What does the book of Psalms say about Enoch? The Psalms don’t say anything specifically about Enoch, but some scholars believe there are two verses that reflect on life after death, which may reflect his story in Genesis. Psalm 49:15 reads, “But God will ransom my soul from the power of Sheol, for he will receive me.” And Psalm 73:24 reads, “You guide me with your counsel, and afterward you will receive me to glory.”

Elijah in heaven
How was Elijah transported to heaven? See below

Elijah never died, but was transported to heaven

Elijah was a prophet in Israel during the 9th century B.C. The only detail the Bible mentions about his early life is that he was born in Tishbe in Gilead (1 Kings 17:1).

What is Elijah known for? Elijah is known for predicting drought (1 Kings 1:1-7), raising a widow’s son (1 Kings 1:17-24), confronting Ahab (1 King 18:1-19), and defeating the prophets of Baal (1 Kings 18:20-40). However, one of the most memorable moments of his life was the last one in which he was raptured to heaven (2 Kings 1:1-14).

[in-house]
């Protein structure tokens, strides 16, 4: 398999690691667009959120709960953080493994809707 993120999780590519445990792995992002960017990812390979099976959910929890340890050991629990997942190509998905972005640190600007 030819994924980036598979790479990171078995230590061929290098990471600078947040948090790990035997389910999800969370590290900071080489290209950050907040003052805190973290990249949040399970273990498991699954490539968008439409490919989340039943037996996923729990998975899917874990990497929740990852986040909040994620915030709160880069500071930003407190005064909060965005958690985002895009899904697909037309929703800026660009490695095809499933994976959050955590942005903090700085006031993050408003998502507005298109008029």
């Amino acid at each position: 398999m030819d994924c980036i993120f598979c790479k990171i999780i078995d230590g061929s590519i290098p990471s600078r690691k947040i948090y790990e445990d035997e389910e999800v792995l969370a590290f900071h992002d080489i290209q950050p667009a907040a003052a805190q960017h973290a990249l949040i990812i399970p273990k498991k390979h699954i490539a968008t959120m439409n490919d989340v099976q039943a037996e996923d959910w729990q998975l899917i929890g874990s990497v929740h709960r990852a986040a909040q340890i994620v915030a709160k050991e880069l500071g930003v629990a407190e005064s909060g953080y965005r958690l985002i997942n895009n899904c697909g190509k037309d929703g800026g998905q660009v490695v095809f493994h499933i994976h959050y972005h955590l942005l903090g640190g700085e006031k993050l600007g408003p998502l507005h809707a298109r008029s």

“And as they still went on and talked, behold, chariots of fire and horses of fire separated the two of them. And Elijah went up by a whirlwind into heaven. And Elisha saw it and he cried, “My father, my father! The chariots of Israel and its horsemen!” And he saw him no more.”

2 Kings 2:11-12 (ESV)

Although Elijah wasn’t perfect, his faithfulness and courage define his legacy. His appearance with Jesus in the Gospels solidifies his important place in the biblical narrative, as do the other New Testament passages that mention him.